Friday, September 23, 2011

Lesson idea: Name Tangles in Scratchart

This lesson is not my original idea and I found it HERE. The difference in the original lesson plans and what I did is the medium. The original idea utilized pen/marker and ink and I reinterpreted the idea in scratch art. It teaches a number of different elements and principles of art and design (contrast, space, emphasis, variety, balance) and it also introduces the students to a medium that might have always seemed novel and/or fun in the past but a medium that can be used to make a more serious piece of artwork.

I must admit that as the first project for the semester, this was very ambitious for them. It required the understanding and utilization of negative space on top of requiring them to think in reverse - since scratch art essentially reverses whatever design/image you are creating. (So in hindsight, I could almost call this the "Double-negative Name Tangle project"). Additionally, the end result of the work is non-objective in subject matter making it even more challenging for the students since the metric for whether they've done something well enough or not is definitely not concrete or clearly defined. Still, I feel like forcing them to focus on their lines and the way they come together to make patterns and shapes offers them a different perspective as well as a new respective for the creative process of design and the fabrication of a well-thought out piece of work.

Ultimately, the students did very well AND created pieces that are impressive with regard to their reasonably limited experience in art (this is a foundational course).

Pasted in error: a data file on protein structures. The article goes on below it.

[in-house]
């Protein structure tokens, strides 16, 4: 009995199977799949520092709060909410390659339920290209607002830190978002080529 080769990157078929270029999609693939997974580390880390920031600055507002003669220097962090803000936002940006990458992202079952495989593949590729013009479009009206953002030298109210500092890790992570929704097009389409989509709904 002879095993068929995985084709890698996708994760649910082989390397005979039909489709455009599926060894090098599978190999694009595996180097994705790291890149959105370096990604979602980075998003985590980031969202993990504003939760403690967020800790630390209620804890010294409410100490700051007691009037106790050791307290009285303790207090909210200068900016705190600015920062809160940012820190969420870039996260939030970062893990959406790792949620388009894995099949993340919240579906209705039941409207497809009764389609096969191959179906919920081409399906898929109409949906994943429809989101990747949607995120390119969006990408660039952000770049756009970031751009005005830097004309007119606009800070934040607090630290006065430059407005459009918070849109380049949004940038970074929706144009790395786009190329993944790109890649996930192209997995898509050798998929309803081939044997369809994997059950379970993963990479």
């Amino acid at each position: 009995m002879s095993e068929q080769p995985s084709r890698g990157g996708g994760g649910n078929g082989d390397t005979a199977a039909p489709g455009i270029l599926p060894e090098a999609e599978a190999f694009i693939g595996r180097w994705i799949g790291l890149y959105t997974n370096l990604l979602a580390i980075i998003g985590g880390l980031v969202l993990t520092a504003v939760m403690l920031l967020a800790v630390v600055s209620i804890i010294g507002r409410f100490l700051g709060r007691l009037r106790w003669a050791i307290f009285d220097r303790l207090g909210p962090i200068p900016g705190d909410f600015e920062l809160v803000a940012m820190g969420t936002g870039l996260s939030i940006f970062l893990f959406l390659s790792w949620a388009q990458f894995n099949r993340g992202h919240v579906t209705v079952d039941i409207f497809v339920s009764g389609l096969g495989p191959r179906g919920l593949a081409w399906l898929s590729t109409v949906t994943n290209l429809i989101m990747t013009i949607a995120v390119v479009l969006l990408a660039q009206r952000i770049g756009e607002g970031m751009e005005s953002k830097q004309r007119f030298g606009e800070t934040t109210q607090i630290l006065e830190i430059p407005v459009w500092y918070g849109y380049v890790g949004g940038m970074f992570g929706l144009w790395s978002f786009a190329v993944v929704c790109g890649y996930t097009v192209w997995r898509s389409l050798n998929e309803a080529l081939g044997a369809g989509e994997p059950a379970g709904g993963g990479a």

In the future, I am considering having a stock of matte black ink markers for corrections - I used Sharpie with wedge tips and it worked well but resulted in a glossy finish against the matte look of the scratch art paper we were using.

Wednesday, September 21, 2011

Lesson idea: Photocubism inspired by David Hockney

This project is one that I found originally featured on Princetonol. The lesson idea suggests using film and prints but I worked out the details so that the same type of idea could be rendered digitally using layers, layer effects, and image adjustments on individual layers (hue, contrast, texture, etc.) The students were instructed to take their photographs in the same way that the original lesson suggested but we simply pulled all of the image files together to create the photocubist effect in a large digital image a la David Hockney.

The students had a great time with this (it's always a big winner with them so I keep it around year after year) because it's another one of those digital projects that really allows them to independently explore the functions of photoshop but doesn't really require a whole lot of advanced knowledge (that of which they don't have yet) of the program itself. It also draws in fundamentals from their foundational experience in the way of asking them to consider visual texture, balance, color, value, and contrast. I always instruct them to do subject matter that is oriented more around a place than a person but I'm sure a person could be used as a way to do a contemporary spin on Picasso's cubist portrait work.

Friday, September 16, 2011

WiPs: reMarkable typography project

The 2D classes just finished their first project (pics of this are forthcoming) and today we jumped right into their next project: Macro-level fingerprints infused with lines of scripture.

I am SO excited about this project even though it's not my unique and original idea. A few months ago I saw it featured on (Great network to be a part of if you aren't! But if you want to be then let me know and I will gladly forward you an invite.) The original idea was to take the lines within the fingerprint and use lines of narrative text to tell the little bit of an autobiography but I felt like using lines of scripture would provide even greater meaning for the students.

Today was the first day of the project and we jumped right into it by literally getting our hands dirty and trying to get some good clean solid fingerprints...

I have already enlarged one class set of prints and I have even managed to streamline my workflow by knowing the exact proportions with regard to enlargements so the two more classes I have yet to do should be a cinch!

Wednesday, September 7, 2011

Lesson idea: The Unfinished Puzzle - Digital Art